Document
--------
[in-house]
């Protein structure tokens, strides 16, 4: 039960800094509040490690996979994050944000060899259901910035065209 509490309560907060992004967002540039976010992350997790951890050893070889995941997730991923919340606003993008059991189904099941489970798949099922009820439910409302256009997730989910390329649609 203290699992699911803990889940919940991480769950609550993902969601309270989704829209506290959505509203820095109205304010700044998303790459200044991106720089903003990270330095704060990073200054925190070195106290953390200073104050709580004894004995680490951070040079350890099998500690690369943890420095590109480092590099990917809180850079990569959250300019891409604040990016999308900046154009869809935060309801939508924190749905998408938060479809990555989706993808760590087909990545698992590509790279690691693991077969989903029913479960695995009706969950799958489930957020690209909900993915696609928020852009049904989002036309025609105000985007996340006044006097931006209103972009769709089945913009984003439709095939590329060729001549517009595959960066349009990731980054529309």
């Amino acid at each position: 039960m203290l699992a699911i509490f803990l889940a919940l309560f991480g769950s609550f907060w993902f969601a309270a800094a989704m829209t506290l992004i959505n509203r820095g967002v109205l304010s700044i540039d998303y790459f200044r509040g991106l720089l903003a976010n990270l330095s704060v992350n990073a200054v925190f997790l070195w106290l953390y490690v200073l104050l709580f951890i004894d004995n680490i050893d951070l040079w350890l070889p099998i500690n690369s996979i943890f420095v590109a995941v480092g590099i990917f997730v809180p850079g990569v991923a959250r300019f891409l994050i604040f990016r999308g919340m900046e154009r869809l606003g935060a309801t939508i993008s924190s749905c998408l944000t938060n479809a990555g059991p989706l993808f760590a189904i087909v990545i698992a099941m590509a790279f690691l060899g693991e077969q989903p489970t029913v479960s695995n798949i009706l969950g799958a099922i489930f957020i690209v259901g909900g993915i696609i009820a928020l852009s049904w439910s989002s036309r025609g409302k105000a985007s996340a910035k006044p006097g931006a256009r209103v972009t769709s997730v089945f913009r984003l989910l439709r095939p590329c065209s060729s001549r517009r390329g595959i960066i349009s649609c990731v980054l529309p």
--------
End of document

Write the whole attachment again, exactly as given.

[in-house]
């Protein structure tokens, strides 16, 4: 039960800094509040490690996979994050944000060899259901910035065209 509490309560907060992004967002540039976010992350997790951890050893070889995941997730991923919340606003993008059991189904099941489970798949099922009820439910409302256009997730989910390329649609 203290699992699911803990889940919940991480769950609550993902969601309270989704829209506290959505509203820095109205304010700044998303790459200044991106720089903003990270330095704060990073200054925190070195106290953390200073104050709580004894004995680490951070040079350890099998500690690369943890420095590109480092590099990917809180850079990569959250300019891409604040990016999308900046154009869809935060309801939508924190749905998408938060479809990555989706993808760590087909990545698992590509790279690691693991077969989903029913479960695995009706969950799958489930957020690209909900993915696609928020852009049904989002036309025609105000985007996340006044006097931006209103972009769709089945913009984003439709095939590329060729001549517009595959960066349009990731980054529309």
């Amino acid at each position: 039960m203290l699992a699911i509490f803990l889940a919940l309560f991480g769950s609550f907060w993902f969601a309270a800094a989704m829209t506290l992004i959505n509203r820095g967002v109205l304010s700044i540039d998303y790459f200044r509040g991106l720089l903003a976010n990270l330095s704060v992350n990073a200054v925190f997790l070195w106290l953390y490690v200073l104050l709580f951890i004894d004995n680490i050893d951070l040079w350890l070889p099998i500690n690369s996979i943890f420095v590109a995941v480092g590099i990917f997730v809180p850079g990569v991923a959250r300019f891409l994050i604040f990016r999308g919340m900046e154009r869809l606003g935060a309801t939508i993008s924190s749905c998408l944000t938060n479809a990555g059991p989706l993808f760590a189904i087909v990545i698992a099941m590509a790279f690691l060899g693991e077969q989903p489970t029913v479960s695995n798949i009706l969950g799958a099922i489930f957020i690209v259901g909900g993915i696609i009820a928020l852009s049904w439910s989002s036309r025609g409302k105000a985007s996340a910035k006044p006097g931006a256009r209103v972009t769709s997730v089945f913009r984003l989910l439709r095939p590329c065209s060729s001549r517009r390329g595959i960066i349009s649609c990731v980054l529309p």